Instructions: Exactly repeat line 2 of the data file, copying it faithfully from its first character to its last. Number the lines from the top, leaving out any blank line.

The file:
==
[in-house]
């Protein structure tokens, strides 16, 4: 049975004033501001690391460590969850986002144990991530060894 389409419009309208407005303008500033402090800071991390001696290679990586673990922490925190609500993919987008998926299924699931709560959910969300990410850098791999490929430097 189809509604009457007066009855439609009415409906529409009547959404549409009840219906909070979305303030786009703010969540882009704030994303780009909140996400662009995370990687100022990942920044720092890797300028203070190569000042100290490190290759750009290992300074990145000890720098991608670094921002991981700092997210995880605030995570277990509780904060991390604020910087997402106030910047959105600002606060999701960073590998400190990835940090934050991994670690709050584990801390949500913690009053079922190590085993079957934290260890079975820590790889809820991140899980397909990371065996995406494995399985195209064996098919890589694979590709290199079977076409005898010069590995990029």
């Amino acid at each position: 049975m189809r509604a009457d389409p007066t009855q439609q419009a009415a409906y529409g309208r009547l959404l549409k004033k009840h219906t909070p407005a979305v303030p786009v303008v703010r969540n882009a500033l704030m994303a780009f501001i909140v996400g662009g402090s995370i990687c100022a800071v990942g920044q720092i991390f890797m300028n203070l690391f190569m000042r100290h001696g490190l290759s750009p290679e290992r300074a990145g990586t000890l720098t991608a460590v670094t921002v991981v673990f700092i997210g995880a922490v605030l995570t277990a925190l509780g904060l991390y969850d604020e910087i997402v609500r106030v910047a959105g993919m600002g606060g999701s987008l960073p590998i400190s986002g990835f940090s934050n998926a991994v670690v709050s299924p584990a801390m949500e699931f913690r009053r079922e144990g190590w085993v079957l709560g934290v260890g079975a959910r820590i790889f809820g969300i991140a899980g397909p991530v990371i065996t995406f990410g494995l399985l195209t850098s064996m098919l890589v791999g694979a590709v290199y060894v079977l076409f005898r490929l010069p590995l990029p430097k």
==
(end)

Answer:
């Protein structure tokens, strides 16, 4: 049975004033501001690391460590969850986002144990991530060894 389409419009309208407005303008500033402090800071991390001696290679990586673990922490925190609500993919987008998926299924699931709560959910969300990410850098791999490929430097 189809509604009457007066009855439609009415409906529409009547959404549409009840219906909070979305303030786009703010969540882009704030994303780009909140996400662009995370990687100022990942920044720092890797300028203070190569000042100290490190290759750009290992300074990145000890720098991608670094921002991981700092997210995880605030995570277990509780904060991390604020910087997402106030910047959105600002606060999701960073590998400190990835940090934050991994670690709050584990801390949500913690009053079922190590085993079957934290260890079975820590790889809820991140899980397909990371065996995406494995399985195209064996098919890589694979590709290199079977076409005898010069590995990029």